We were at a lovely lunch at a popular, local café one weekday in 2008 when our cell phone buzzed. It was a client, an important one at that, so we took the call. After a few moments into the call, my heart sank to my feet. I couldn’t believe what I was hearing.
For two years, we led the public relations efforts for one of the largest, national nonprofits in its sector. Its mission was supported by millions of donors and there was news coverage on the organization almost daily.
It was an awesome gig.
But there was always one little thorn in our side: the founder of the organization. He was loosely involved with the organization, but he was involved enough to cause a stir. He was a passionate man. He had great ideas and controversial opinions. He did what he wanted, when he wanted, and he never held his tongue. He had no filter. His boisterous manner and thought-provoking ideas made him a perceived troublemaker by some, even though he really had a heart of gold.
Knowing this, we spent hours upon hours giving him thorough media training. We did our best to smooth his rough edges and teach him how to conduct himself in interviews. We taught him processes and asked that he send all interview requests to us before committing to them.
So, I was surprised when I answered his call over lunch that day. He was frantic and out of breath when he said, “Hey there. Need your advice. Good Morning America came to interview me today. I spent about an hour giving the camera crews a full tour of our facilities. Then I walked into the interview and Brian Ross was sitting there, waiting for me. It was a dark room with lights centered on an empty chair, which was for me. I decided maybe this interview wasn’t a good idea, so I walked out. When I walked out to my car, the cameras followed me. I think they filmed me getting into my car and driving away.”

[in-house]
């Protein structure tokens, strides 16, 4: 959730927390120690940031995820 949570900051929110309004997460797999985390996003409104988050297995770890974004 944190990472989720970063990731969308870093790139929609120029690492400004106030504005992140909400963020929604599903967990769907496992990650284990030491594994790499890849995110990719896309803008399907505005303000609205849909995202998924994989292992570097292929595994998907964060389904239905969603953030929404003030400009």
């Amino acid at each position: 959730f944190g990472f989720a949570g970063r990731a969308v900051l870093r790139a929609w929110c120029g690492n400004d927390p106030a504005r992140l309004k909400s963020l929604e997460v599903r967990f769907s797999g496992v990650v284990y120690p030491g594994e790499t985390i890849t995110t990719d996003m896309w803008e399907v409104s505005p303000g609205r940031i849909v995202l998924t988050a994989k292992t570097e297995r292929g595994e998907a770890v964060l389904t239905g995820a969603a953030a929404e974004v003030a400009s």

There are several things wrong with this scenario:
What in the world could ABC News and Good Morning America be investigating?! This nonprofit helps thousands of people every day; I’ve seen it with my own two eyes.
My client’s founder was contacted by Good Morning America without telling me.
My client’s founder accepted an interview with Good Morning America without telling me.
My client’s founder already went on camera with the camera crew.
Brian Ross is the investigative reporter for ABC.
Then, my client’s founder refused to sit down with said reporter.
The ABC photographers filmed the founder driving away. Now, when the story airs, he’s going to look guilty, even if he did nothing wrong.
By the time he called me, it was too late. The story eventually did run on Good Morning America. It made the founder and my client look bad. Because he refused to sit down for the interview, and because he ran away from the interview on camera, he looked guilty of something he didn’t do.
If he had only told us about the interview request when it came across his desk, things may have turned out differently. If we had only known the reasons behind the investigation, things might have turned out differently, too. Despite the founder’s distant involvement in the nonprofit, the interview had some not-so-great repercussions on the organization.
In the end, our training fell on deaf ears. No matter how hard or how many times we tried to instill best practices, as our CEO says, “Never teach a pig to sing. It will waste your time and annoy the pig.”
P.S. – Because I know you’re wondering: We continued to work for this organization while we believed in its mission, despite the initial investigation into the founder’s activities. When it became clear that he would not step away from the organization, and we felt we could no longer represent it, we discontinued our work for the them.